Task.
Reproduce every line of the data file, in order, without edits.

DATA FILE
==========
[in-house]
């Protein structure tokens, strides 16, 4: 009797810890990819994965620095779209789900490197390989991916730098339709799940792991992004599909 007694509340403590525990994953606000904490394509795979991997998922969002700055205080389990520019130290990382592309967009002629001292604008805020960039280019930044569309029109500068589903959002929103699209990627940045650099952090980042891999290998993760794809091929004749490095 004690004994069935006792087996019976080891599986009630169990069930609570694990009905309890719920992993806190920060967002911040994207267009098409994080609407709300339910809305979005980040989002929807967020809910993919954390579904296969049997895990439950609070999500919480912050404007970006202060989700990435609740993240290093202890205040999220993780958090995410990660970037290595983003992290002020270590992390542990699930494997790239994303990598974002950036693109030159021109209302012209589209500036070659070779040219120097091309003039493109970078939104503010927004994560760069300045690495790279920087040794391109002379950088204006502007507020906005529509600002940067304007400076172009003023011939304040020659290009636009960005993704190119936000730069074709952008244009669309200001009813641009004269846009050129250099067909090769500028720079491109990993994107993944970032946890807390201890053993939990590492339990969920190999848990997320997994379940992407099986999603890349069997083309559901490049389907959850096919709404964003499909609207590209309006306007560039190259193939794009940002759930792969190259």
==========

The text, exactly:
[in-house]
């Protein structure tokens, strides 16, 4: 009797810890990819994965620095779209789900490197390989991916730098339709799940792991992004599909 007694509340403590525990994953606000904490394509795979991997998922969002700055205080389990520019130290990382592309967009002629001292604008805020960039280019930044569309029109500068589903959002929103699209990627940045650099952090980042891999290998993760794809091929004749490095 004690004994069935006792087996019976080891599986009630169990069930609570694990009905309890719920992993806190920060967002911040994207267009098409994080609407709300339910809305979005980040989002929807967020809910993919954390579904296969049997895990439950609070999500919480912050404007970006202060989700990435609740993240290093202890205040999220993780958090995410990660970037290595983003992290002020270590992390542990699930494997790239994303990598974002950036693109030159021109209302012209589209500036070659070779040219120097091309003039493109970078939104503010927004994560760069300045690495790279920087040794391109002379950088204006502007507020906005529509600002940067304007400076172009003023011939304040020659290009636009960005993704190119936000730069074709952008244009669309200001009813641009004269846009050129250099067909090769500028720079491109990993994107993944970032946890807390201890053993939990590492339990969920190999848990997320997994379940992407099986999603890349069997083309559901490049389907959850096919709404964003499909609207590209309006306007560039190259193939794009940002759930792969190259």